In the 1950s work at the Samson Press settled into a regular rhythm, printing postcards, calendars, bookplates and other ephemera throughout the year, working on a series of Christmas cards, and preparing an announcement to send out to standing customers in the autumn. They continued to commission new work from their tame artists, and to make efforts to discover younger talents, although this tailed off as the decade progressed. Gwenda Morgan and Iain Macnab continued to be the pillars of the Press’s artistic output, but the fifties also saw the commissioning of new illustrations from William Kermode, Alison McKenzie and Erna Pinner, who specialised in animal drawings and linocuts. A prospectus of around 1954 recorded that ‘We have been told that there is no other hand-press in this country still working on a commercial basis without the support of a more modern machine’, and this was very probably true. The early 1950s was not a rich period for small and private presses, and such important ventures as the Vine Press at Hemingford Grey, and Stanbrook Abbey under Dame Hildelith Cumming, did not begin production until later in the decade.
Although no books were printed by hand after 1938, 1951 saw a new Samson Press publication called Introduction to Woodstock. This was written and designed by Shelmerdine, printed by her old employer the Oxford University Press, and illustrated with drawings by Macnab. It was a commercial production, but is nevertheless a charming little book, with something of the flavour of its age, as well as the smack of Shelmerdine’s taste in design.
By the mid-1950s the ladies had decided to diversify, not so much, one suspects, for economic reasons but because an element of tedium must have set in after a decade of printing and selling thousands of greetings cards each year. This diversification took the form of trade in crafts and fancy goods, especially gloves (for which Woodstock was historically famous), which were sold in the Park Street shop along with the productions of the Press. The annual prospectuses include notices of this trade from 1956, and it seems that Grierson was in charge of this aspect of their livelihood, as Shelmerdine had been in charge of the printing.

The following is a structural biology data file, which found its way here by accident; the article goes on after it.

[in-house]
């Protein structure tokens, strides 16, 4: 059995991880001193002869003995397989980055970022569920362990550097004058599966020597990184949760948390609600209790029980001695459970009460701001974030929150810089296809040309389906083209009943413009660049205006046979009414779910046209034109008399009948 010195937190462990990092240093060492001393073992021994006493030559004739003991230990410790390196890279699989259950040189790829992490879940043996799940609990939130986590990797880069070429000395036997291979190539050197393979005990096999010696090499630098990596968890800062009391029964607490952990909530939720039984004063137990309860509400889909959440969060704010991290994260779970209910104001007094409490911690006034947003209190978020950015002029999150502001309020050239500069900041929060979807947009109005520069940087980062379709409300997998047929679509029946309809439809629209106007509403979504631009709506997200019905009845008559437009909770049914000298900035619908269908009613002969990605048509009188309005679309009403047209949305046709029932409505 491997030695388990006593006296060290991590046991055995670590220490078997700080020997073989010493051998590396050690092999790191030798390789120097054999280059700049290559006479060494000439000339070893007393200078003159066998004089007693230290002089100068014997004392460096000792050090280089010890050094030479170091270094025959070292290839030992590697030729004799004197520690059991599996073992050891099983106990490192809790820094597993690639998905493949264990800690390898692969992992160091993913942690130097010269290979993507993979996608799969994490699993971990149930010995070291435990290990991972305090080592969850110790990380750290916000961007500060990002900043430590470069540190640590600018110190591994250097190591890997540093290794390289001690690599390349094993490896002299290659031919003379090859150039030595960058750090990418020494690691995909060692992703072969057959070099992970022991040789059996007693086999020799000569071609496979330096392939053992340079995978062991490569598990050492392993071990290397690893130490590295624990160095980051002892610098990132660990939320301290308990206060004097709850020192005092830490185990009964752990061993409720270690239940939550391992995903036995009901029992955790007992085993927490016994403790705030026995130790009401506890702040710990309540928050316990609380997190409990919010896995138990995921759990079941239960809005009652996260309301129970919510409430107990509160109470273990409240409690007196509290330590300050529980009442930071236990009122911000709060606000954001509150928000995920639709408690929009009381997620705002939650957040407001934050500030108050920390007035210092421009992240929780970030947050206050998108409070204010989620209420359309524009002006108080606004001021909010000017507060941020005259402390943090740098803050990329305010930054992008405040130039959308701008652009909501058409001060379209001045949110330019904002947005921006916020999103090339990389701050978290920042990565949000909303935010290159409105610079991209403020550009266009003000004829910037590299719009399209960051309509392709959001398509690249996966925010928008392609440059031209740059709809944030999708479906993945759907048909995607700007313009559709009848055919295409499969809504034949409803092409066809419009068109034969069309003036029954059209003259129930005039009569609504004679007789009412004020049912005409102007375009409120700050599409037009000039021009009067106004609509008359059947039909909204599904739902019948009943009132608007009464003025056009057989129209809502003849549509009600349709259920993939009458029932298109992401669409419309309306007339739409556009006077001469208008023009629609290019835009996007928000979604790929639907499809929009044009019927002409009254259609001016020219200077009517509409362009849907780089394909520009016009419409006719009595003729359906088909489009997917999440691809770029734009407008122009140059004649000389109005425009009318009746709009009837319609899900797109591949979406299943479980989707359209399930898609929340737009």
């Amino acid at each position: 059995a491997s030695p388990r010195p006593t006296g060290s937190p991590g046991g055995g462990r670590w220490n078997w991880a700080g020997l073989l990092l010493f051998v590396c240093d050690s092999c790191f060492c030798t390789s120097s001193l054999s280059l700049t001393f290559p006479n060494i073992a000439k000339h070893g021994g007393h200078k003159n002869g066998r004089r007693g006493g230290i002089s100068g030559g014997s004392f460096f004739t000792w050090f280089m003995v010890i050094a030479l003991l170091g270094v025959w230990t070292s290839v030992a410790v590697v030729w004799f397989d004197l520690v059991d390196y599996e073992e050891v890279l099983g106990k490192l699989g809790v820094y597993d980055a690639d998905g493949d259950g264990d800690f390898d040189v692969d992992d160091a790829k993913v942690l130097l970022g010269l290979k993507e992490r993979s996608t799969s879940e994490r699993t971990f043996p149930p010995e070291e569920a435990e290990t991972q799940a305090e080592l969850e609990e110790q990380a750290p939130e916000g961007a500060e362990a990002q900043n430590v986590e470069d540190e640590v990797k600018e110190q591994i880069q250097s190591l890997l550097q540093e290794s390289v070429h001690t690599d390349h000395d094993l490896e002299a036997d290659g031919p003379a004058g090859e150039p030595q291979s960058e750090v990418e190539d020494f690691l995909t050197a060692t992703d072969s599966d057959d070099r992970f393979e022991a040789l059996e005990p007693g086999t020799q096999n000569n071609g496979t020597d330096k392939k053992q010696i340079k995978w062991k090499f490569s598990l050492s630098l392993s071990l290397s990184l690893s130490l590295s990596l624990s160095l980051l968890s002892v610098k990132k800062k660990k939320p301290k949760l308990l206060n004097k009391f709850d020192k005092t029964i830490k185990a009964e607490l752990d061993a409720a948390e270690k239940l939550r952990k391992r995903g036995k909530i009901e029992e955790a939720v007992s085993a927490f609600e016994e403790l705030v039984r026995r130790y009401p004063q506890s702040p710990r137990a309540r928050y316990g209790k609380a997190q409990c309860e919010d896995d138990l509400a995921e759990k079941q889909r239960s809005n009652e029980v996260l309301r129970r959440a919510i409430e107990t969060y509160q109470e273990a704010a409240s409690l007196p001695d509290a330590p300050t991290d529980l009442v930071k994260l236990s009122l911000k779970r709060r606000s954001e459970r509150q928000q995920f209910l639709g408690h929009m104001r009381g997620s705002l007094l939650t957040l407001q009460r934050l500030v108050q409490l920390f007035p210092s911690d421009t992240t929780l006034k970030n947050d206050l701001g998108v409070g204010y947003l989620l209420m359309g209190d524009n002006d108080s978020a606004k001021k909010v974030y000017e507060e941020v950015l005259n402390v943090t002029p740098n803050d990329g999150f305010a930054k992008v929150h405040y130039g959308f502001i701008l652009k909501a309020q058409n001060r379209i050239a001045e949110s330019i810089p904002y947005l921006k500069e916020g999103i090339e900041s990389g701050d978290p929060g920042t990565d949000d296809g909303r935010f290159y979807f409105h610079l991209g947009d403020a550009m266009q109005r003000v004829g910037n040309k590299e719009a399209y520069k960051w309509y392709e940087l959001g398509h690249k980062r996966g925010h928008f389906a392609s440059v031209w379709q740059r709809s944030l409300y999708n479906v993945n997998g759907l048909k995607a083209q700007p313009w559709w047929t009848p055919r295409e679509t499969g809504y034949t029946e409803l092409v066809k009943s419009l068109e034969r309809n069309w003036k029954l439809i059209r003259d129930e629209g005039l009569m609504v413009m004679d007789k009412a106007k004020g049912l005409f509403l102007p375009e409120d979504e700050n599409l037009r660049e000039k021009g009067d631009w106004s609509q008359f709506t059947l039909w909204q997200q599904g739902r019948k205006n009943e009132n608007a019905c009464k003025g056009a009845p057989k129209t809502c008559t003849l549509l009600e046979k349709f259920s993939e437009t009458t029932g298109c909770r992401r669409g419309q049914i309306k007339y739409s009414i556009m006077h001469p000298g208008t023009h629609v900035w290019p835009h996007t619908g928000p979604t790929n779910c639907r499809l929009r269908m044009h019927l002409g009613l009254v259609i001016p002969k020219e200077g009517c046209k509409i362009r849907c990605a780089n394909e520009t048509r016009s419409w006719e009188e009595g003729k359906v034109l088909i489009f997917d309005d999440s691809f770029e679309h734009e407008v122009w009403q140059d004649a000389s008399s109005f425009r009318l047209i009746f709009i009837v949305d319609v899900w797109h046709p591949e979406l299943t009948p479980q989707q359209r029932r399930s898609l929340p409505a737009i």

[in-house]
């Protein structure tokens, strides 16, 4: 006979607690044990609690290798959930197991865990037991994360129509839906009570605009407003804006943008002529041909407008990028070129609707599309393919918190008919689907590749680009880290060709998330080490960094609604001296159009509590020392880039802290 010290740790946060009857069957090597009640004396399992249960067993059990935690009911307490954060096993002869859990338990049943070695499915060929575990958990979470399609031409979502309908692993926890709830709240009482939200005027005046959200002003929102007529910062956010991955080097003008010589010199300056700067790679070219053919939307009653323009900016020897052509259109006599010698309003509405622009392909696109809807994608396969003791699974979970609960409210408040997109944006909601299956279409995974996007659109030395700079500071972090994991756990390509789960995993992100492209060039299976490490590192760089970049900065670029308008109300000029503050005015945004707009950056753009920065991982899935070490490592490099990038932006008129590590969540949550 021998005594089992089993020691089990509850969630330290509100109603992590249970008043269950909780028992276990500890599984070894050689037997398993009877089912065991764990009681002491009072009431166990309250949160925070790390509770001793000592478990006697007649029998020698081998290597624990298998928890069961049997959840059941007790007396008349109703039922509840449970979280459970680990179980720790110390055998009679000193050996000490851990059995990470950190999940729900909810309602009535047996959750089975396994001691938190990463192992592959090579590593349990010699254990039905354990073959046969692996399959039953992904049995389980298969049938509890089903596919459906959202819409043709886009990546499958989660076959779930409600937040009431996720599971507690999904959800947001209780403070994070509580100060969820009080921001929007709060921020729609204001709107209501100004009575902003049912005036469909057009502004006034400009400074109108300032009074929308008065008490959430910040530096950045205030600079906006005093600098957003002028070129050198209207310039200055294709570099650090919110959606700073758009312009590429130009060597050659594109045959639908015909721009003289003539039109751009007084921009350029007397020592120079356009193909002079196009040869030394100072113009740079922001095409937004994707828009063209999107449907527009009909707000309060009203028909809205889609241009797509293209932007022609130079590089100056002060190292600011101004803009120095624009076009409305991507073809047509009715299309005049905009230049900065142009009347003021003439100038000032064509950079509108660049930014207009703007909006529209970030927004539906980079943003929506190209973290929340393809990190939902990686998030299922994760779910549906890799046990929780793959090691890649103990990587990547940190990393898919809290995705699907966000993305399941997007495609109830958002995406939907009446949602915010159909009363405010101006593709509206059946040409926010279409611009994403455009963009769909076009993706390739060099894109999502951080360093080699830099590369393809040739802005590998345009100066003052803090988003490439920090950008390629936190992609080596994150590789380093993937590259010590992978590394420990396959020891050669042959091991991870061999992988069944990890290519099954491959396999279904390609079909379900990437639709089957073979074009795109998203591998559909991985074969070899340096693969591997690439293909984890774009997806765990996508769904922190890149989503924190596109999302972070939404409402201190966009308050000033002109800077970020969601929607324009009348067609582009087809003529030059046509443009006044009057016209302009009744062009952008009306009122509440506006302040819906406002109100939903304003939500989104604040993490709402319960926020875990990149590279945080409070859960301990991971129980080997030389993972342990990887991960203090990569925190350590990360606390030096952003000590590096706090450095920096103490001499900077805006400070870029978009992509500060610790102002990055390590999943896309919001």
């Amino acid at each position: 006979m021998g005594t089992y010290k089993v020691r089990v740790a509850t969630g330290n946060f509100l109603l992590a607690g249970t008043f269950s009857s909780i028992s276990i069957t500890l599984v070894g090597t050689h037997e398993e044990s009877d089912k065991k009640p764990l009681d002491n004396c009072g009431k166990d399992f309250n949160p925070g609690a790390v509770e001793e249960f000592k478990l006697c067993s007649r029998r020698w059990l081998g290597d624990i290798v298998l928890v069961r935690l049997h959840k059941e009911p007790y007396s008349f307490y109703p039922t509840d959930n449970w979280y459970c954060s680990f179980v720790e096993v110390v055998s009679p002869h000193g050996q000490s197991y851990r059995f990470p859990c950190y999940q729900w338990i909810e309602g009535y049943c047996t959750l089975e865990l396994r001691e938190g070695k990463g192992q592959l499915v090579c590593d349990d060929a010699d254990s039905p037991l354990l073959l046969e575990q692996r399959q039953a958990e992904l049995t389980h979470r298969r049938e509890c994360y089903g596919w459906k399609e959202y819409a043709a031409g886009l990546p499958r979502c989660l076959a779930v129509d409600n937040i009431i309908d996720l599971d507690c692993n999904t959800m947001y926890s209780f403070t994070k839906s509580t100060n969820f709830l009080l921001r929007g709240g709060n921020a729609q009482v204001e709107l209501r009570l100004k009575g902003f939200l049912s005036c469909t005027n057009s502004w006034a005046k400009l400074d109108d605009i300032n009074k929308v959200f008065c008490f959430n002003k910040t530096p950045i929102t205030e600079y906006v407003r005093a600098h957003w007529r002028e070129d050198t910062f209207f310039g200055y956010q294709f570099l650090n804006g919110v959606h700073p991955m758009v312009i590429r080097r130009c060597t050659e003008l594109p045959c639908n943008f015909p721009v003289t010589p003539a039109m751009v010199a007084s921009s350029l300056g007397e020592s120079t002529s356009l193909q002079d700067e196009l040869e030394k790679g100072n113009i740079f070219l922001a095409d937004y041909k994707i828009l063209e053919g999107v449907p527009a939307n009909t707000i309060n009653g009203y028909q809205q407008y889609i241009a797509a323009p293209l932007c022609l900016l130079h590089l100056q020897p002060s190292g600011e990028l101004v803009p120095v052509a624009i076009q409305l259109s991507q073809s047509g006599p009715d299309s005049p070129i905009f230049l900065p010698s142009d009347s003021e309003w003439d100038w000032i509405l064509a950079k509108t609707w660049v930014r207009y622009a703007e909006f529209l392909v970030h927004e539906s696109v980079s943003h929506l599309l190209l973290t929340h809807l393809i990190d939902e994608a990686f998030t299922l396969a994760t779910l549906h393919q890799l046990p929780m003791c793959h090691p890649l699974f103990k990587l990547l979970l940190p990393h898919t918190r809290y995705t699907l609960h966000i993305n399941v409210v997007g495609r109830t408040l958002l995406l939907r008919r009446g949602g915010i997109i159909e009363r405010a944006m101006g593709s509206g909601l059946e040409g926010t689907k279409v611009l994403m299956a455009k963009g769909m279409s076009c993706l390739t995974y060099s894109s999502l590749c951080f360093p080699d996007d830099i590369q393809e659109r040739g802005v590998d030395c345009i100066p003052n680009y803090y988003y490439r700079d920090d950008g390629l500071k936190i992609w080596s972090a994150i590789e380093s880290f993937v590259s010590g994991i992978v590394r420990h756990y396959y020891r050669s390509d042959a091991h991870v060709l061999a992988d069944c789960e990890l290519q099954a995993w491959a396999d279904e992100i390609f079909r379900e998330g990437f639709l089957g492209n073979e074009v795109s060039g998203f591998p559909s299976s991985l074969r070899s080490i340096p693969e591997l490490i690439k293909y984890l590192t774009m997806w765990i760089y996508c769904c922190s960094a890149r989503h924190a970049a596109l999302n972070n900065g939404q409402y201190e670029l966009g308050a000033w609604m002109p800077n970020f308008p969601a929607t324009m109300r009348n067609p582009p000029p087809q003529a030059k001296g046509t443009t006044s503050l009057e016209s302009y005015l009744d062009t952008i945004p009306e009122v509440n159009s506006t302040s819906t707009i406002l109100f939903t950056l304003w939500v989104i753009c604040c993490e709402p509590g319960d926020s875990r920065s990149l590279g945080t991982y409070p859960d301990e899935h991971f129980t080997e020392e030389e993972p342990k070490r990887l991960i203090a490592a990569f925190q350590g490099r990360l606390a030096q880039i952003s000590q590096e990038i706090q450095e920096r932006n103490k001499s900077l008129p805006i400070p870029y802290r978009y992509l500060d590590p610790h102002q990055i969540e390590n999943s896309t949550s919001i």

In 1959 there was the usual rush to produce Christmas cards, a general prospectus was printed and there was feverish activity to prepare material for an important exhibition of private press printing in San Diego. The ladies were also approached by John Mason, son of Shelmerdine’s erstwhile teacher J. H. Mason, who asked her to print something for his new collection of hand-made paper specimens. She set two pages of text, describing the work and history of the Press, and printed 200 copies on one of Mason’s papers, as well as a number on Barcham Green hand-made stock for her own use. Mason’s book was published by his Twelve by Eight press as More papers by John Mason; it was dated 1960 but copies only began to be issued in 1965, and each is different.